Matthew 4: a textual variant case study
The variant shows up in Matthew 4:10. The majority of manuscripts in existence have Jesus telling the devil, “Get behind me, Satan!”
But the oldest manuscripts say, “Be gone, Satan!”
What did Matthew originally write? It’s theoretically possible that he wrote something entirely different, of course—but that’s excessively unlikely. There is no evidence anywhere ever discovered that he did. These are the two possibilities: “Be gone” or “Get behind me.”
You can use the “Textual Variants” section in Logos’ Exegetical Guide to explore this textual-critical issue. Just call up the Exegetical Guide and type Matthew 4 in the reference box. If you don’t have Logos, you can do much of what I’ll show you below using Metzger’s Textual Commentary—it will just require a good deal more page-flipping.
The Textual Variants Section alerts you when a passage you are studying is mentioned in textual commentaries available in your library. If you’re using paper books, you’ll have to look up the Scripture you’re studying by hand. In Logos, I can quickly see that Matthew 4:10 includes the only significant variant in the chapter.
But why is it here? If the words “Get behind me” aren’t original, where did they come from?
The answer is simple; it provides an example of something that happens repeatedly in textual criticism of the Gospels, and nobody could put it more expertly than Bruce Metzger in his useful Textual Commentary (a single click in the Exegetical Guide sends me right to Matthew 4:10 in Metzger’s resource). Note what he says about the words ὀπίσω μου (“behind me”):
In other words, what obviously happened here was that a scribe who knew his New Testament got confused and—lacking Logos Bible Software to help him find out where the words “Get behind me” were supposed to be, namely Matthew 16:23—he figured someone else had made a mistake. It’s quite possible that more than one scribe across the ancient world made the same understandable mistake, and it got passed down to us.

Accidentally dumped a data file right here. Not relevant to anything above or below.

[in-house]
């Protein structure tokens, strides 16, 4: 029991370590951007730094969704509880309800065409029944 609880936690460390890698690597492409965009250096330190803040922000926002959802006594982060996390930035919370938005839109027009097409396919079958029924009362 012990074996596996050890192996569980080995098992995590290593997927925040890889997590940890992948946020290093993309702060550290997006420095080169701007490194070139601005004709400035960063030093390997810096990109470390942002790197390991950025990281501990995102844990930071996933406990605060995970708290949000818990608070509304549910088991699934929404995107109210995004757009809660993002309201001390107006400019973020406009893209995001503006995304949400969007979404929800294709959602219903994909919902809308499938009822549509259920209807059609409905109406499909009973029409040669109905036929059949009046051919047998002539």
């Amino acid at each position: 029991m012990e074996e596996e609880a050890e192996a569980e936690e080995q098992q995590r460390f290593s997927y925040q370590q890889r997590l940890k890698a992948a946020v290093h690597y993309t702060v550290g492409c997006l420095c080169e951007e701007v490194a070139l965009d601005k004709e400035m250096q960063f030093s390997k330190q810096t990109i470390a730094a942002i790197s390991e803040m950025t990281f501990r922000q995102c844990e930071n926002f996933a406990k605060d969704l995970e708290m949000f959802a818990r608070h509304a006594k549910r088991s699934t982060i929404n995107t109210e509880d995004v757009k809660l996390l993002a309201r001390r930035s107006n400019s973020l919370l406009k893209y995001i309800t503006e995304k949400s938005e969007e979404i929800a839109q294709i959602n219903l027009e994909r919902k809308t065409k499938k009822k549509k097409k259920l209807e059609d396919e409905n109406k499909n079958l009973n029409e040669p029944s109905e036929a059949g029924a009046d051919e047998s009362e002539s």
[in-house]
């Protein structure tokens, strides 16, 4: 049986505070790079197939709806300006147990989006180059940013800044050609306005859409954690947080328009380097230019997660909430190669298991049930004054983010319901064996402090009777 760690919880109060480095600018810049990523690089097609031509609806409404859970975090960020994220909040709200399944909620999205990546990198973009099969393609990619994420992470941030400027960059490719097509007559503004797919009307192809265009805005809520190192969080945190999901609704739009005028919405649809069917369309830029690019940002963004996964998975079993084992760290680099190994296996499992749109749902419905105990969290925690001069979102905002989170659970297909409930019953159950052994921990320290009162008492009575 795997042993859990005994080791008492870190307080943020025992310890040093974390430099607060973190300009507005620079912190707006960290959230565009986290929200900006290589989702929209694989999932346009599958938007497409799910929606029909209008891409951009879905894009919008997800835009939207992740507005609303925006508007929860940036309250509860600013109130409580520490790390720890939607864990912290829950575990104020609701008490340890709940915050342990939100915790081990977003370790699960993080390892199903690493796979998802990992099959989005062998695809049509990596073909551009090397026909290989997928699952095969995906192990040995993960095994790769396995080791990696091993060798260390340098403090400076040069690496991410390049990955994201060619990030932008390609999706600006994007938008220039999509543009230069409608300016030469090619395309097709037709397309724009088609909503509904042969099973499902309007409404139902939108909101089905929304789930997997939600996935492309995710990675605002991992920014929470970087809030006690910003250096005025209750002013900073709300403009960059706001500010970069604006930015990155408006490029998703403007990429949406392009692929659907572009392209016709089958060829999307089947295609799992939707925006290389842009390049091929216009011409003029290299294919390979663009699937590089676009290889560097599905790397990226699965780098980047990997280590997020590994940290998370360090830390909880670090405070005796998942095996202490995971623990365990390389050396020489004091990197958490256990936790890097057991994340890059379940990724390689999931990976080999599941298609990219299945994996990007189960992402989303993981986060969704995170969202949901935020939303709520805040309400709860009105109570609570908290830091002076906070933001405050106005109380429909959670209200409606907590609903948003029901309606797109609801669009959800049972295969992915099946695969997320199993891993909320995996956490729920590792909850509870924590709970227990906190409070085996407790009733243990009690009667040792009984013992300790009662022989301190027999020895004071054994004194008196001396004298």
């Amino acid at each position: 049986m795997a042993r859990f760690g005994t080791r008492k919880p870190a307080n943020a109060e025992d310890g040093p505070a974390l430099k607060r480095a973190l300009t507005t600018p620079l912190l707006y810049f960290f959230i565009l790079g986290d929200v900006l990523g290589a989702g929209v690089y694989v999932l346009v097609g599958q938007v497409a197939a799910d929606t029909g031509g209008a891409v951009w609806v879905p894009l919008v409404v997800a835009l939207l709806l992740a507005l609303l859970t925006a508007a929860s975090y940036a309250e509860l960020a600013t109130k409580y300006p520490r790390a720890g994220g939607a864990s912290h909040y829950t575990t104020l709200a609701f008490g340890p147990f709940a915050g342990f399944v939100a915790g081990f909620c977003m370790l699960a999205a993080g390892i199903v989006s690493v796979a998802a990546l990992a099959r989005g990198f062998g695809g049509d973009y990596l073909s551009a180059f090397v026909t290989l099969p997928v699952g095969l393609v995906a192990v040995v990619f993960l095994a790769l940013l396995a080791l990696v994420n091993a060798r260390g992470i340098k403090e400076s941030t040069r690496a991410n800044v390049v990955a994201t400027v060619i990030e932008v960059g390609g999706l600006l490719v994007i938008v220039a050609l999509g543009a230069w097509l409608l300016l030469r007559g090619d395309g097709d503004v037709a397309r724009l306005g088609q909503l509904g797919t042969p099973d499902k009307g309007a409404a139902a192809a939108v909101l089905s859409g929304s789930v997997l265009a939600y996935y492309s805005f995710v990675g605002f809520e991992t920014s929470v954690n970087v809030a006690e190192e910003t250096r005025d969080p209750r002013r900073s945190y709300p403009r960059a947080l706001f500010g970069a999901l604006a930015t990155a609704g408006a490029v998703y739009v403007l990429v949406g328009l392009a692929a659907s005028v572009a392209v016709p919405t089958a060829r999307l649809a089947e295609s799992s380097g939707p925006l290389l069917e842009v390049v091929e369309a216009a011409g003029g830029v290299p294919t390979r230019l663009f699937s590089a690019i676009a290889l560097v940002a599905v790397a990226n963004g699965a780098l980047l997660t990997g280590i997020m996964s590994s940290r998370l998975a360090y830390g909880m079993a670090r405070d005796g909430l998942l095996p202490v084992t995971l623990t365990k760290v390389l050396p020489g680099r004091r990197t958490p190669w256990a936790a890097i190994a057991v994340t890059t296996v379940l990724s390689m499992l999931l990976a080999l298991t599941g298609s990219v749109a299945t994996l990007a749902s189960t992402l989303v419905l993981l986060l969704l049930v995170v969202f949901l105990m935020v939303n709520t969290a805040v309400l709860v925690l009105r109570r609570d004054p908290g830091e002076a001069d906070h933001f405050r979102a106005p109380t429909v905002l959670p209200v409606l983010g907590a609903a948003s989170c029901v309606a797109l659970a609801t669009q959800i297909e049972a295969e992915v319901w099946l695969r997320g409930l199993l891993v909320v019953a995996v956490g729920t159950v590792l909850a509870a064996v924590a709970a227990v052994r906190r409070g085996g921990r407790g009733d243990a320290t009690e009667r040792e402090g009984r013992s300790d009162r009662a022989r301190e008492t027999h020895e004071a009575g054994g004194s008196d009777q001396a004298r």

Another important element of textual criticism is something you can do easily in Logos: you can take a look at what ancient translations such as the Latin Vulgate (and in the case of Old Testament texts, the Septuagint) did with a given passage. The Exegetical Guide also provides direct links to photographs of relevant ancient manuscripts. When you open the 036 Tischendorianus IV manuscript, for example, you see a picture of a manuscript with the actual textual addition. Capture a screenshot of this manuscript to add it to your notes or presentation:
Another tool you might want to use is the New Testament Manuscript Explorer, accessible through your list of interactive resources. Here you can search for specific manuscripts by date, contents, text family, and more.
Mark L. Ward, Jr. received his PhD from Bob Jones University in 2012; he now serves the church as a Logos Pro. He is the author of multiple high school Bible textbooks, including Biblical Worldview: Creation, Fall, Redemption.
Logos provides textual-critical tools for beginners and experts. To dig deep into Matthew 4—and learn to use Logos at the same time—take our free, 10-day course! Learn more about this free training, or sign up below right now.